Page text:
A Model for Joining Glass and Steel: Seven Perverse Architectural Details

  • Exhibition: Attempts at Breaking into a Glass House, Art Institute, Steven Goldman Gallery, Portland, Oregon | April 3 - 28, 2014

A Model for Joining Glass and Steel: Seven Perverse Architectural Details plays upon the ubiquitous Miesian detail--particularly, the detail of structural I-beam and glass skin as seen in the Farnsworth House (Plano, Illinois 1951). In this house, the glass and steel maintain an austere relationship, sliding past each other in close but formal contact. In contrast, the glass and steel details designed by Laurence Sarrazin and Nora Wendl exhibit intimacy and near-human corporeality—glass in all its material potential. Numbered 0, 1, 2, 3….the sequence suggests a biological relationship between the glass and the steel, in which the glass—which begins as an autonomous bubble, divorced from the steel I-beam—overcomes and eventually subsumes it in an awkward, but perhaps not impossible, detail: the DNA for a new glass house, one yet to be.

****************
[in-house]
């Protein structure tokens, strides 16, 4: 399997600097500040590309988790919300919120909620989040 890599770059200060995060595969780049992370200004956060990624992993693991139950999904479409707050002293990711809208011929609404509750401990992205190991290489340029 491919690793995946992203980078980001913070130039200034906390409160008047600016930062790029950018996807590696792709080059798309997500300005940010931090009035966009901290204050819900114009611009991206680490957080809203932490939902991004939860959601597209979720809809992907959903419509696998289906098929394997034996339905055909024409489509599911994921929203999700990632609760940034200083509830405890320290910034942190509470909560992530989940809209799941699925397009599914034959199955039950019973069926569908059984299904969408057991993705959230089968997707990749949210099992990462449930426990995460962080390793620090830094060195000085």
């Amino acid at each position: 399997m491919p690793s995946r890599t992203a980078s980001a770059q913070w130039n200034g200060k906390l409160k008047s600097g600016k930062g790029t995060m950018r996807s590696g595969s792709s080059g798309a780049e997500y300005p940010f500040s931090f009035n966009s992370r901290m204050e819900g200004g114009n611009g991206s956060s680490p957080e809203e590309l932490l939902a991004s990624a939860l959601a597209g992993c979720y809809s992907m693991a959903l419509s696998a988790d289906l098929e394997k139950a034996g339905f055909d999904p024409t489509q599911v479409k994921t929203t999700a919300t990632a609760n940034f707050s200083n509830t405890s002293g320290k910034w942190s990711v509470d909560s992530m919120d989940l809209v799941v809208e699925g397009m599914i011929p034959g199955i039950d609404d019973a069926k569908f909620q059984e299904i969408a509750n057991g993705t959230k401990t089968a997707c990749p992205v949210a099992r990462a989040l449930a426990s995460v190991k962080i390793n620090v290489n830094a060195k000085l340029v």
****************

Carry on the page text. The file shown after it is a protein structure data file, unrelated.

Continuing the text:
In this work, a partial recreation of the south face of the Farnsworth House, we took a contrarian position. Rather than aligning the glass against the face of each 8-inch wideflange steel column, we nestled it in the interstitial space between flanges and webs. Instead of working with panes, we blew glass, confronting its corporeality. We had seconds to deform each glass bubble by one physical force—a pull, a push, a squeeze, a fold was applied to each before cooling. The outcome reveals the truer nature of glass—undomesticated, unsettled, searching for equilibrium.

Glass as it is never seen.

This is our dream of the glass walls of the Farnsworth House, in their ideal state, many human lifetimes later than ours.